By Atilio Boron – Sep 3, 2022
Never as in this case has been more appropriate the title of Gabriel García Márquez’s famous novel. The attempt on the life of the vice president of the nation was the predictable corollary of years of attacks and aggression of all kinds, in which Cristina Fernández de Kirchner has been ridiculed and defamed relentlessly. The cruelty with which she was execrated by the infamous inhabitants of the national media sewer—the people who find their most comfortable habitat in that pestilential torrent of excrement and waste of all kinds; the cruelty with which she was denigrated by the leadership of the bloodthirsty Argentine right, which continues to long for, with nostalgia, the times of the genocidal dictatorship; and the cruelty with which she was insulted by the political and intellectual representatives of the de facto powers, all inflamed by visceral hatred towards CFK (and what in one way or another represents the people and the nobodies) had, sooner rather than later, to lead to the appearance of a hitman willing to take all these premises to their ultimate practical consequence: to physically eliminate whoever appeared in this media bombardment as a satanic figure, the very personification of evil.
That is why the failed assassination attempt must be analyzed as the endpoint of a perverse process marked by a succession of gestures, messages and speeches of death whose issuers are, objectively speaking, the masterminds or at least instigators of the failed attack against the vice president. They installed and applauded the appearance of guillotines, gallows, mortuary bags, coffins at Plaza de Mayo and other places, all with the face or name of Cristina. Legislators and principal leaders of the opposition demanded life imprisonment or the death penalty for her and her collaborators, accused her of committing the worst crimes against the republic. Scandalous statements were heard and read in favor of the right to bear and use firearms supposedly justified in the name of freedom, knowing that these manifestations would fall on ears ready to pass from words to deeds. Nothing was accidental.
This poisonous climate of opinion that calls for violence was meticulously encouraged by the daily media vomiting, without pause, of a troop of criminals, the pseudo-journalists of the media sewer who hide their wicked maneuvers at the service of de facto powers under the cloak of freedom of expression. The zenith of this deplorable process was the vociferous—and insubstantial—allegation of an obscure lawyer whom the media assassin convinced that he was the very reincarnation of Cato the Elder, who ended all his speeches in the Roman Senate with the war cry of “Destroy Carthage.”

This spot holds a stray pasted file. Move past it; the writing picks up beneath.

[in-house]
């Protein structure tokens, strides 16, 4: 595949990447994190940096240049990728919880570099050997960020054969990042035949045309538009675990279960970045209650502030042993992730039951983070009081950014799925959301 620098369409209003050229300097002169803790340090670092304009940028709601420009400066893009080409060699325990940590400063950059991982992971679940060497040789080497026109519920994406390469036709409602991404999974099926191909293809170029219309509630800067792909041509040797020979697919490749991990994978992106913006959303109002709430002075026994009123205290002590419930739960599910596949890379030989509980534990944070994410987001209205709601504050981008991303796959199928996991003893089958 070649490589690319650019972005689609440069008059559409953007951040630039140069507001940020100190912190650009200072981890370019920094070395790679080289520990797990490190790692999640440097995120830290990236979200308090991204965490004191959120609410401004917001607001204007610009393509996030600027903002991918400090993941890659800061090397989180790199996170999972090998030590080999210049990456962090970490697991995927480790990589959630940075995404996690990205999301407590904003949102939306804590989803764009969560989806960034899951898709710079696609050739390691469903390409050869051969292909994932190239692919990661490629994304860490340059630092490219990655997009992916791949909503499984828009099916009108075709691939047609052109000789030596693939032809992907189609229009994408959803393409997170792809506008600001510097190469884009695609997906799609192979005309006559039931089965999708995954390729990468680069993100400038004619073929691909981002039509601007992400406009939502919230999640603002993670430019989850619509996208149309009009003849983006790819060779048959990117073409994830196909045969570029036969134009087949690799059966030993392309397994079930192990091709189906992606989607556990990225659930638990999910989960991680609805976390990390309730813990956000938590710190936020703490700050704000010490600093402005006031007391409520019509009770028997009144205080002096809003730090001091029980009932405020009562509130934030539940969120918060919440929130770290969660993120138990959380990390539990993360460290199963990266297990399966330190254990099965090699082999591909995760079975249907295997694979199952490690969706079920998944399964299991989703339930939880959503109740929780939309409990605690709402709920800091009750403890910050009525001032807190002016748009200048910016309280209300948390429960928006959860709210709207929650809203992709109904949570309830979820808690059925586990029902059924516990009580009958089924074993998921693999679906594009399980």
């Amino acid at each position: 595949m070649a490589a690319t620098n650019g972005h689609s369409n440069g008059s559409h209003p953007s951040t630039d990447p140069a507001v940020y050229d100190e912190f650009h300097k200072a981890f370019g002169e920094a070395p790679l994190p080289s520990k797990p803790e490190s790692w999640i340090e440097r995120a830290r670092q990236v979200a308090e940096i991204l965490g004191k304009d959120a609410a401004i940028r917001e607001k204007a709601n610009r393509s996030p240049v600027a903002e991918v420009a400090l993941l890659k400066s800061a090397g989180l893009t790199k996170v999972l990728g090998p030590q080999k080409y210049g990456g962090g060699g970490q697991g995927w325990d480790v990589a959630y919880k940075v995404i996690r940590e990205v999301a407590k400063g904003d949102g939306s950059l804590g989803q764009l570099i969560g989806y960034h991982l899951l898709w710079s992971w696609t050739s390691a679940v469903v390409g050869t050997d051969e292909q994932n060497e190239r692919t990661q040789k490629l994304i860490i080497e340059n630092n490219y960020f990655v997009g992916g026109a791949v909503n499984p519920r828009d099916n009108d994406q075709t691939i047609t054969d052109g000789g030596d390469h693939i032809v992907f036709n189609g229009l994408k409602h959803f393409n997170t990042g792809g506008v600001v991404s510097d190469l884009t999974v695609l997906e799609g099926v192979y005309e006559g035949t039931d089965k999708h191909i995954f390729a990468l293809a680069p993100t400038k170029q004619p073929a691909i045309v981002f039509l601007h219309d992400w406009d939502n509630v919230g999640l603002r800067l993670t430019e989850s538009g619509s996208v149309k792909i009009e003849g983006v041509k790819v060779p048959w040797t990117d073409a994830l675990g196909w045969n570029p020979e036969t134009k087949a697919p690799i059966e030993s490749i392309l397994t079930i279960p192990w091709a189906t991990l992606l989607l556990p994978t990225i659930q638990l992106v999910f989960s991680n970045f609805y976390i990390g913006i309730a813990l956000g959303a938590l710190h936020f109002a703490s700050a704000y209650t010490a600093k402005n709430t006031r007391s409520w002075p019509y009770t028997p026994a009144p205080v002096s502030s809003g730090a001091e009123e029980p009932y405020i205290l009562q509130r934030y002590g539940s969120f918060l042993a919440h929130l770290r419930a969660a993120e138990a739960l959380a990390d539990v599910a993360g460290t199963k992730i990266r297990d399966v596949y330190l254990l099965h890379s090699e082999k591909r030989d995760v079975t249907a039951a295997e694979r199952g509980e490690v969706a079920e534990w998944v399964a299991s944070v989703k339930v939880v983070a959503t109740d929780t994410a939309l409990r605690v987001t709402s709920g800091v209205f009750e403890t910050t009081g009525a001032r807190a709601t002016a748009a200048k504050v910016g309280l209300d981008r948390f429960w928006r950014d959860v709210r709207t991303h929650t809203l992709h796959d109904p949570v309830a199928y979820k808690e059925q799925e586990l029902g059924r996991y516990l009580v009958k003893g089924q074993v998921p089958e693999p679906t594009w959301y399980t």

Exalted by the manipulation to which he was subjected by “the media,” the old senator’s operetta successor appealed to a similar formula and in a booming voice proclaimed that “Cristina is the head of an illicit association” and that for the good of the republic she had to be destroyed. With all these elements present, the table was served for the appearance of the assassin to pull the trigger. But those who loaded the bullets into Fernando Sabag Montiel’s pistol were “the prophets of hate,” to use Arturo Jauretche’s very appropriate expression coined in times when the right wing had given free rein to its murderous fury and was bombing defenseless civilians who were passing through Plaza de Mayo on a normal weekday.
Those prophets of hate must also be brought to justice, along with the failed assassin. History has already condemned them; it is time for the prosecutors and judges of this long-suffering country to do the same.
Translation: Orinoco Tribune
Atilio A. Boron is a Harvard Graduate professor of political theory at the University of Buenos Aires and was executive secretary of the Latin American Council of Social Sciences (CLACSO). He has published widely in several languages a variety of books and articles on political theory and philosophy, social theory, and comparative studies on the capitalist development in the periphery. He is an international analyst, writer and journalist and profoundly Latinoamerican.
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